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COVID-19 vaccine ingredients explained

In this article we’ll explain what vaccines are made of, and what ingredients are in the COVID-19 vaccines that have been approved for use in the UK.
Coronavirus vaccine ingredients

What are vaccines made of?

The ingredients in the coronavirus vaccines are very similar to those used in other vaccines which make up the routine course of childhood vaccinations in the UK.

Many ingredients found in vaccines are also commonly found in some processed foods, and are used to preserve the vaccine and ensure that it works properly. Other ingredients you would find in a vaccine can also be found naturally in the human body, such as salt. The main ingredient in all vaccines is water.

Active vaccine ingredients are usually present in very small quantities. Each dose of the University of Oxford/AstraZeneca vaccine is 0.5 milliliters, and each dose of the Pfizer/BioNTech vaccine is 0.3 millitres. The active ingredients in these vaccines amount to just a few thousandths of a gram.

Are vaccine ingredients harmful?

Although many of the ingredients would be harmful in large quantities (even salt is harmful if you consume a lot), they are present in vaccines in such minute quantities that they do not cause any harm to the human body.

There is no formaldehyde, aluminium or thimerosal in either the Oxford/AstraZeneca vaccine or the Pfizer vaccine. There is also no egg used.

A vial of the COVID-19 BioNTech/Pfizer vaccine. The Pfizer vaccine is made using mRNA technology. Photo: U.S. Secretary of Defence

What are the ingredients of the Pfizer vaccine?

The Pfizer coronavirus vaccine does not contain any live virus. These are the ingredients according to the UK government.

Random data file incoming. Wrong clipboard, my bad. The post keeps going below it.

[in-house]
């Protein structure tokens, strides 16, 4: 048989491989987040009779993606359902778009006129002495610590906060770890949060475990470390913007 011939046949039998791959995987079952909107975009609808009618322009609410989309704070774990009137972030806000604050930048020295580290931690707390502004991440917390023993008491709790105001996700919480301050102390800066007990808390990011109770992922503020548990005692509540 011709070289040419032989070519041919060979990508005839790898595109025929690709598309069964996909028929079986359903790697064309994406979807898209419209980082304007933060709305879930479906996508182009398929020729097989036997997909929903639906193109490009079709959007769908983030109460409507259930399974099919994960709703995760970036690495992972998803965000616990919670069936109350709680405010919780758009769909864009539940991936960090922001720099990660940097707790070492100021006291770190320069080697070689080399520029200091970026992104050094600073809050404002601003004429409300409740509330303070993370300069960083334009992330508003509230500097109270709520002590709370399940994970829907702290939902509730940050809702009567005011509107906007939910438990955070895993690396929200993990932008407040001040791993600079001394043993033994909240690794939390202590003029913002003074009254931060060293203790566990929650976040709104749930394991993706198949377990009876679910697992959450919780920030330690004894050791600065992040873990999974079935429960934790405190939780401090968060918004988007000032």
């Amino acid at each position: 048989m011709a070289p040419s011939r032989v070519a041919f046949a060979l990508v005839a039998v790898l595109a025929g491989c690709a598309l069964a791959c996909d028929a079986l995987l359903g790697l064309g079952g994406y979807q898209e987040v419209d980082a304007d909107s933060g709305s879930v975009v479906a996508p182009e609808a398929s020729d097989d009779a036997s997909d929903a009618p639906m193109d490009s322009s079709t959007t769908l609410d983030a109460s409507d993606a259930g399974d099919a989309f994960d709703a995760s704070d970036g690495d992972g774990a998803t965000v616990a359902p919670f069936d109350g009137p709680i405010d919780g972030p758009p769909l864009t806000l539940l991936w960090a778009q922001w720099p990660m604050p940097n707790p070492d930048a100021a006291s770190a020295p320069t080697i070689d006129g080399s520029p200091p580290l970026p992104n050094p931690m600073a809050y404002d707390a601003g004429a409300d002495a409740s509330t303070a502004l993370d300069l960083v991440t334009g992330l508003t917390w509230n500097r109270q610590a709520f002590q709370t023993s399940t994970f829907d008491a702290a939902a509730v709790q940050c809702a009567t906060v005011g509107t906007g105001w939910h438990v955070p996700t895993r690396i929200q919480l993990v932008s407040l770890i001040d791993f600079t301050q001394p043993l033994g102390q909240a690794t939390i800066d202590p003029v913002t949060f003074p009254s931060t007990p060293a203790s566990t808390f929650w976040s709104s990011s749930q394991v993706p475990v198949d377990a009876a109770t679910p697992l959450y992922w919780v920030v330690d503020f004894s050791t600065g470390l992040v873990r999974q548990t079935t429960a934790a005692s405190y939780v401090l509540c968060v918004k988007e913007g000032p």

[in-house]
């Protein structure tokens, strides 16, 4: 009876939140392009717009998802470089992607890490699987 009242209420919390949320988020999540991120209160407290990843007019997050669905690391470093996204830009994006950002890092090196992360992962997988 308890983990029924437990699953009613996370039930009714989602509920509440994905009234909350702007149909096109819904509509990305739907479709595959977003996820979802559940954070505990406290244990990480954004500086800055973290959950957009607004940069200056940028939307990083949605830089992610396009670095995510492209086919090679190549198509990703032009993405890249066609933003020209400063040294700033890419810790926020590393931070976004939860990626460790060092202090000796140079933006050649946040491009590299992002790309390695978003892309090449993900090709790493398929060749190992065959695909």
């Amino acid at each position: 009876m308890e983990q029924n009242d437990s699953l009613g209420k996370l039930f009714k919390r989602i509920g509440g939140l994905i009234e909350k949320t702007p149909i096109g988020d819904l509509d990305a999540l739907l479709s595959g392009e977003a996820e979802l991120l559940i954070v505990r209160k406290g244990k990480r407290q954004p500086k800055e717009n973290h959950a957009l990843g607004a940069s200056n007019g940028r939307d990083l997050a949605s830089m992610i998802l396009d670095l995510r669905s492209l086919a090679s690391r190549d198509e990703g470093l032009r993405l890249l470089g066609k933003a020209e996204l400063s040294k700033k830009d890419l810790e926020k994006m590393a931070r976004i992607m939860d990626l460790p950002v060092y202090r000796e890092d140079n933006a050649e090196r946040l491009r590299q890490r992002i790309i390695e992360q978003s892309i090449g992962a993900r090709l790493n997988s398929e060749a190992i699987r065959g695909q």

The active substance is BNT162b2 RNA

This is the synthetically engineered messenger RNA (mRNA), which is what teaches the body how to fight coronavirus. Traditional vaccines will present the body directly with a part of a virus molecule, or an inactivated or weakened version of the full virus, to teach the body how to create tailored antibodies. Unlike such vaccines, mRNA vaccine technology instead gives the immune system instructions on how to replicate a harmless piece of the virus molecule, by supplying it with the genetic instructions for this process. This process does not change any of the cells in your body.

Creative visualisation of SARS-CoV-2 virus particles. The Pfizer vaccine does not contain the live virus. Photo: National Institute of Allergy and Infectious Diseases (NIAID)

Lipids

  • ALC-0315 = (4-hydroxybutyl)azanediyl)bis(hexane-6,1-diyl)bis(2-hexyldecanoate)

  • ALC-0159 = 2[(polyethylene glycol)-2000]-N,N-ditetradecylacetamide

  • 1,2-Distearoyl-sn-glycero-3-phosphocholine

  • cholesterol

The mRNA molecules are very fragile by nature, which is why they are enclosed in tiny fatty spheres that help protect them as they are injected into the body. ALC-0159 is the main ingredient of these spheres, while the others serve to stabilize the particles and help them maintain their structural integrity. These tiny spheres are extremely small cannot be seen by the human eye.

Salts

  • potassium chloride

  • potassium dihydrogen phosphate

  • sodium chloride

  • disodium hydrogen phosphate dihydrate

The Pfizer/BioNTech vaccine contains four salts, one of these (sodium chloride) is ordinary table salt. These work to keep the right pH (acid/alkaline) level in the vaccine to preserve its ingredients.

Sugar

  • sucrose

Sugar is used in very small quantities as a stabiliser, to protect the active ingredient during manufacturing, transport, and storage.

The ingredients of vaccines are present in extremely small quantities, usually around a few hundredths of a gram.

Is mRNA technology safe?

Although this is the first time mRNA technology has successfully been used in a vaccine, it has been in development for over a decade, with many studies and trials taking place over the past few years.

MRNA vaccines present the body with a set of instructions to help it trigger creation of the antibodies to fight coronavirus. It cannot change the DNA of a human cell.

According to Jonas Nilsen, MD and co-founder of Practio "although this is the first time mRNA vaccines have been approved for use in the UK, mRNA technology has been studied and developed for decades. The development of an mRNA vaccine is a breakthrough that could result in vaccines being developed more quickly in the future.

Both the Pfizer and Moderna vaccines have been tested on tens of thousands of people, and have been proven to be both highly effective and safe."